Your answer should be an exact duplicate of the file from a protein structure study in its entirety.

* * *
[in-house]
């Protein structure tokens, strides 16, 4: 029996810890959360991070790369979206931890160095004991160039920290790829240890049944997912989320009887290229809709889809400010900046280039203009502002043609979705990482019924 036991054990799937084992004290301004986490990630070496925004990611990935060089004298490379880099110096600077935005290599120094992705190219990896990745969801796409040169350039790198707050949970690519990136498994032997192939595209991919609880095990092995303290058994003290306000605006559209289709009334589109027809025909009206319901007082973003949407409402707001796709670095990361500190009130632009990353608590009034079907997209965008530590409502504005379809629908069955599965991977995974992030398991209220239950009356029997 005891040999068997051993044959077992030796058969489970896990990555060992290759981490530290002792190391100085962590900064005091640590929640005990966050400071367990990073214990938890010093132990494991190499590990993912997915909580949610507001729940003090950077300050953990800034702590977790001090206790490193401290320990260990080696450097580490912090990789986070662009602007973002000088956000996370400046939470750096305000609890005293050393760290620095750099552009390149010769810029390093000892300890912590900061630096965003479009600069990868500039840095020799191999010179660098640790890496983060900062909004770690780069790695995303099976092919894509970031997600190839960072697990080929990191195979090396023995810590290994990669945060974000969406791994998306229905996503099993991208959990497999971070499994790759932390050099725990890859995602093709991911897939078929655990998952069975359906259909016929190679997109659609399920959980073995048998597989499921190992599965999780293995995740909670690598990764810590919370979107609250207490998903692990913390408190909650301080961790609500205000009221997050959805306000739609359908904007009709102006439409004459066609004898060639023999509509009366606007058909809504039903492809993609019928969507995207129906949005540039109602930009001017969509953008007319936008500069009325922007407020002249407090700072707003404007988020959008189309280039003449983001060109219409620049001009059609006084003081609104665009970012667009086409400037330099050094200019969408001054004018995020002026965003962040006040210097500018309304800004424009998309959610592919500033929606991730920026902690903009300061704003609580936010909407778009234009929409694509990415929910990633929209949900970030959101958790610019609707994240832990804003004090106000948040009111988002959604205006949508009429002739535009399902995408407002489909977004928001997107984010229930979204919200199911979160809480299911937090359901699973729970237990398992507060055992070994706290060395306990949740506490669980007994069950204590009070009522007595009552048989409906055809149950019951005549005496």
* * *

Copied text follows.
[in-house]
């Protein structure tokens, strides 16, 4: 029996810890959360991070790369979206931890160095004991160039920290790829240890049944997912989320009887290229809709889809400010900046280039203009502002043609979705990482019924 036991054990799937084992004290301004986490990630070496925004990611990935060089004298490379880099110096600077935005290599120094992705190219990896990745969801796409040169350039790198707050949970690519990136498994032997192939595209991919609880095990092995303290058994003290306000605006559209289709009334589109027809025909009206319901007082973003949407409402707001796709670095990361500190009130632009990353608590009034079907997209965008530590409502504005379809629908069955599965991977995974992030398991209220239950009356029997 005891040999068997051993044959077992030796058969489970896990990555060992290759981490530290002792190391100085962590900064005091640590929640005990966050400071367990990073214990938890010093132990494991190499590990993912997915909580949610507001729940003090950077300050953990800034702590977790001090206790490193401290320990260990080696450097580490912090990789986070662009602007973002000088956000996370400046939470750096305000609890005293050393760290620095750099552009390149010769810029390093000892300890912590900061630096965003479009600069990868500039840095020799191999010179660098640790890496983060900062909004770690780069790695995303099976092919894509970031997600190839960072697990080929990191195979090396023995810590290994990669945060974000969406791994998306229905996503099993991208959990497999971070499994790759932390050099725990890859995602093709991911897939078929655990998952069975359906259909016929190679997109659609399920959980073995048998597989499921190992599965999780293995995740909670690598990764810590919370979107609250207490998903692990913390408190909650301080961790609500205000009221997050959805306000739609359908904007009709102006439409004459066609004898060639023999509509009366606007058909809504039903492809993609019928969507995207129906949005540039109602930009001017969509953008007319936008500069009325922007407020002249407090700072707003404007988020959008189309280039003449983001060109219409620049001009059609006084003081609104665009970012667009086409400037330099050094200019969408001054004018995020002026965003962040006040210097500018309304800004424009998309959610592919500033929606991730920026902690903009300061704003609580936010909407778009234009929409694509990415929910990633929209949900970030959101958790610019609707994240832990804003004090106000948040009111988002959604205006949508009429002739535009399902995408407002489909977004928001997107984010229930979204919200199911979160809480299911937090359901699973729970237990398992507060055992070994706290060395306990949740506490669980007994069950204590009070009522007595009552048989409906055809149950019951005549005496």